Preludes: bubbles and videos for the new term
When the country went into lockdown in March, and most children were unable to go to school, our Preludes team continued to work with some schools that remained open for vulnerable children and the children of key workers. Now that all children have returned to school for the new term, Preludes is ready to continue providing regular music education to over 2,000 children across ten Bristol schools.
We have been working closely with the schools to understand their new Covid-secure arrangements, and to agree how we can work with them safely and effectively within their “bubbles”. The schools each have slightly different approaches, and our tutors, who are used to working across several schools, are having to work in new ways. But we relish a challenge!
This week we have started to return to some schools, and more will follow over the next few weeks.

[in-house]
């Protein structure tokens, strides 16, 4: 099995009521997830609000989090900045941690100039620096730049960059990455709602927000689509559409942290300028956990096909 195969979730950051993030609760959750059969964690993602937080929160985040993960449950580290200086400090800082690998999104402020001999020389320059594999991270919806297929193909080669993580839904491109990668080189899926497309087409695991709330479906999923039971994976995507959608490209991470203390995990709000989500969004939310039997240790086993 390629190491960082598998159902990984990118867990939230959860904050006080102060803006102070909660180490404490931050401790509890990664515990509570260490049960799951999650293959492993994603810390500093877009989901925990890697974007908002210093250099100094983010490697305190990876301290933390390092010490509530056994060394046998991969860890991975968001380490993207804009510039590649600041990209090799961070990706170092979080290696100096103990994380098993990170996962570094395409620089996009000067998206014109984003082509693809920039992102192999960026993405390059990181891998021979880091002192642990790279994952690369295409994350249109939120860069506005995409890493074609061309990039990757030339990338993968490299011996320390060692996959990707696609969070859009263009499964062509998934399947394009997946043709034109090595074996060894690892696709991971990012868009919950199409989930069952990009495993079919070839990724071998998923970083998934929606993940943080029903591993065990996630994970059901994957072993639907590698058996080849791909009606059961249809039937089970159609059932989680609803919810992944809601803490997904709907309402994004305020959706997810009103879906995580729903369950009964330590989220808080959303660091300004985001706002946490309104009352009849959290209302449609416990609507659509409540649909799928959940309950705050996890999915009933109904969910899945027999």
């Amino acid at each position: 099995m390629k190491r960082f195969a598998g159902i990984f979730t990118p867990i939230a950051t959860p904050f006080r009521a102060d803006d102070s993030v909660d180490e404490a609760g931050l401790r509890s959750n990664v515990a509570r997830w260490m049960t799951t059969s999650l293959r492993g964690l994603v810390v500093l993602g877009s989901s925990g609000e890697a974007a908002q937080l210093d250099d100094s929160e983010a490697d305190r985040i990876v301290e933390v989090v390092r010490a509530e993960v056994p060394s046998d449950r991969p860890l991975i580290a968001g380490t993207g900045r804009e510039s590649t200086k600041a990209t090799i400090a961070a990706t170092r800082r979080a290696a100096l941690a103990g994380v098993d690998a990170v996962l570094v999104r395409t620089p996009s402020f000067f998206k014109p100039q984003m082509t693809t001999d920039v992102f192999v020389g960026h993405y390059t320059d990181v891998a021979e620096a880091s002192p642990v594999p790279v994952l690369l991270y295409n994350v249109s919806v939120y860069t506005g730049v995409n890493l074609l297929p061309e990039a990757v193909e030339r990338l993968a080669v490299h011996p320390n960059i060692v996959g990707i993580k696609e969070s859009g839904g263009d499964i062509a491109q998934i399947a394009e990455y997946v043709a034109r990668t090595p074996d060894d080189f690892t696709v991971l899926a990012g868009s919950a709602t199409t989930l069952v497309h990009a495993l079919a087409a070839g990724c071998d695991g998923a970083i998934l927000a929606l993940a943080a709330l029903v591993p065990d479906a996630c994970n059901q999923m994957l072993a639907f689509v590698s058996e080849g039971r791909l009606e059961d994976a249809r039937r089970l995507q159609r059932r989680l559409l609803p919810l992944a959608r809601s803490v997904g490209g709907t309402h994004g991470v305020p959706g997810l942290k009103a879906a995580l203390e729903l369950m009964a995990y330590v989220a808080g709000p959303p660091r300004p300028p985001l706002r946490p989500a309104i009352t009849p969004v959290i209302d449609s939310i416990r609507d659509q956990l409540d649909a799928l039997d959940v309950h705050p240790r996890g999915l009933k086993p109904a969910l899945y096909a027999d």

We have had to change a few things, but have designed a programme of activities which is still of great quality but also keeps the tutors and children safe. We can still do some singing and playing of instruments, but will also be doing more of the quieter activities, such as composing, telling stories with music, and learning about composers. We are delighted to have recently been given some money by the National Mark Masons to record more videos, which we have been using to support and supplement face-to-face teaching in some schools.
The last few months have been stressful and disruptive for many children, and it is great – for them and us – to be able to start getting back to some normality. Preludes has proven time and again that its benefits go way beyond simply learning music. This quote, from one of the teachers at a school where we provided video tuition during lockdown, is one of many…
“During Lockdown, the support Preludes gave our children with high quality, well thought about and planned music lesson weekly videos, were invaluable to our children and families – not only providing them with fun, happy, immersive lessons to join in at home with, but making a positive impact on the continuity of their education, within this very disruptive time for them.”